We Go Again At The Streets Of Long Beach
Evolution, Not Revolution

For those of us that know and love professional level drifting, the first round of Formula Drift each year is an obvious highlight on our calendar.

As you likely remember, I documented the entire 2017 Formula Drift season with Worthouse Drift Team, following the progress of James Deane and Piotr Więcek throughout their first full seasons in North America. While our coverage for 2018 will revert to an overall look at the series, it was immediately obvious that the two Worthouse drivers will once again feature prominently this season.

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2018 sees considerable additions to the Formula Drift paddock, most significantly the return of style king Forrest Wang. From the off, it was immediately obvious that Forrest has used his break away from the sport to reconsider his approach to competitive drifting. There’s a newfound sharpness to his style, along with a considerable increase in speed.

Italy’s Federico Sceriffo brought the wow factor with his new Ferrari 599 drift car. I’m sure we’re all aware by now how his weekend came to an abrupt halt, but it was an otherwise strong debut for the Italian. In fact, despite the fire, he was the second highest finishing rookie at Long Beach, behind Dirk Stratton.

Otherwise, it was a case of evolution rather than revolution for the season opener. Most of the Pro field chose to retain their 2017 vehicles, with some notable exceptions. Last year’s championship runner-up, Fredric Aasbø, has moved to an all new Corolla which he considers a significant upgrade over his 2017 car. Falken driver Matt Field has swapped his S14 for a C6 Corvette, with Latvian Kristaps Blušs sticking with the new HGK E92 Eurofighter which he debuted unexpectedly at Irwindale last season.

The obvious absence from Long Beach was Irishman Dean Kearney who had a motor fail before the event, preventing him from making the line for qualifying. He will return for the next event in Orlando. However, the grid has been bolstered by the addition of some of last year’s top-running Pro 2 drivers, although Long Beach was still two drivers short of a complete Top 32.

The Talking Points

There was always going to be questions asked if last year was just a one-off in the case of James Deane’s and Piotr Więcek’s immediate success in the series. After qualifying was done and dusted, that question was answered, and emphatically. Between both drivers, there were four 96-point scored runs, locking out the top two qualification spots with Piotr having the slightest edge over James under the judges’ style criteria. This would give both Worthouse drivers a bye run straight through to the Top 16.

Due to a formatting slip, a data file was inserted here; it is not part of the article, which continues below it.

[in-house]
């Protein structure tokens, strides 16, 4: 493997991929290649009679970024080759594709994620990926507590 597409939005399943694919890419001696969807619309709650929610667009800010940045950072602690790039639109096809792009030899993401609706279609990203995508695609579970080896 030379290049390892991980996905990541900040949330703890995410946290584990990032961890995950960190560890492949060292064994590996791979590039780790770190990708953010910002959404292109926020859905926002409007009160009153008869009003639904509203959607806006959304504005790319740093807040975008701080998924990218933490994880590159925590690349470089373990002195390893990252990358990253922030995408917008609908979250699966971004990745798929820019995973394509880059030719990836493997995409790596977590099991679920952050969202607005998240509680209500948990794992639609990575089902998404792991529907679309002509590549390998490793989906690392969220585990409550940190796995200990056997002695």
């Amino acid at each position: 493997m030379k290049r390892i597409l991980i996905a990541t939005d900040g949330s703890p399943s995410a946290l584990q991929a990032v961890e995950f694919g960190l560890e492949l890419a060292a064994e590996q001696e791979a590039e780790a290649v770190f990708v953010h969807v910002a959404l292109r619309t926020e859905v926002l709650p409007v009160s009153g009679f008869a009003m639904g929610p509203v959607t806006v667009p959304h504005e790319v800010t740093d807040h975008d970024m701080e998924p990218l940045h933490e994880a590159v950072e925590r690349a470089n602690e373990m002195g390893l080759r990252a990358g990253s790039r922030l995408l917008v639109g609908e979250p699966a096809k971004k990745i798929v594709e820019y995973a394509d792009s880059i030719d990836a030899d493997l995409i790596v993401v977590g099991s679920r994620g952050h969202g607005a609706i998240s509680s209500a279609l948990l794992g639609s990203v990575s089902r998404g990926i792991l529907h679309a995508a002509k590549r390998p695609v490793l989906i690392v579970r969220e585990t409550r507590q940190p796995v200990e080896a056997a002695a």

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The Top 32 was largely straightforward, save for the last battle between Chelsea Denofa and Federico Sceriffo. On Chelsea’s lead run, he was hit on the first corner and went head-first into the tyres. On the second run, following some quick repairs to the Mustang, Federico had a mechanical failure on initiation and headed straight up the run-off and into the wall before the car caught fire. It’s thought that a damaged front suspension arm in the original clash with Chelsea broke on initiation, sending the car into the wall with the front left wheel then splitting a fuel line causing the fire. Thankfully, Federico escaped unharmed and the car will be back for the next round.

Speaking of the Mustangs, it was Chelsea who looked the strongest of the RTR twins throughout the event. I’m still not sold on the three-wheelin’ setup of either car, which seems to only highlight errors and throttle lifts, but it does make for great photographs. Vaughn Gittin Jr. definitely struggled on Saturday more so; I don’t recall ever seeing him spin so often in practice and it was a spin which would eliminate him from the Top 16 when facing Forrest Wang.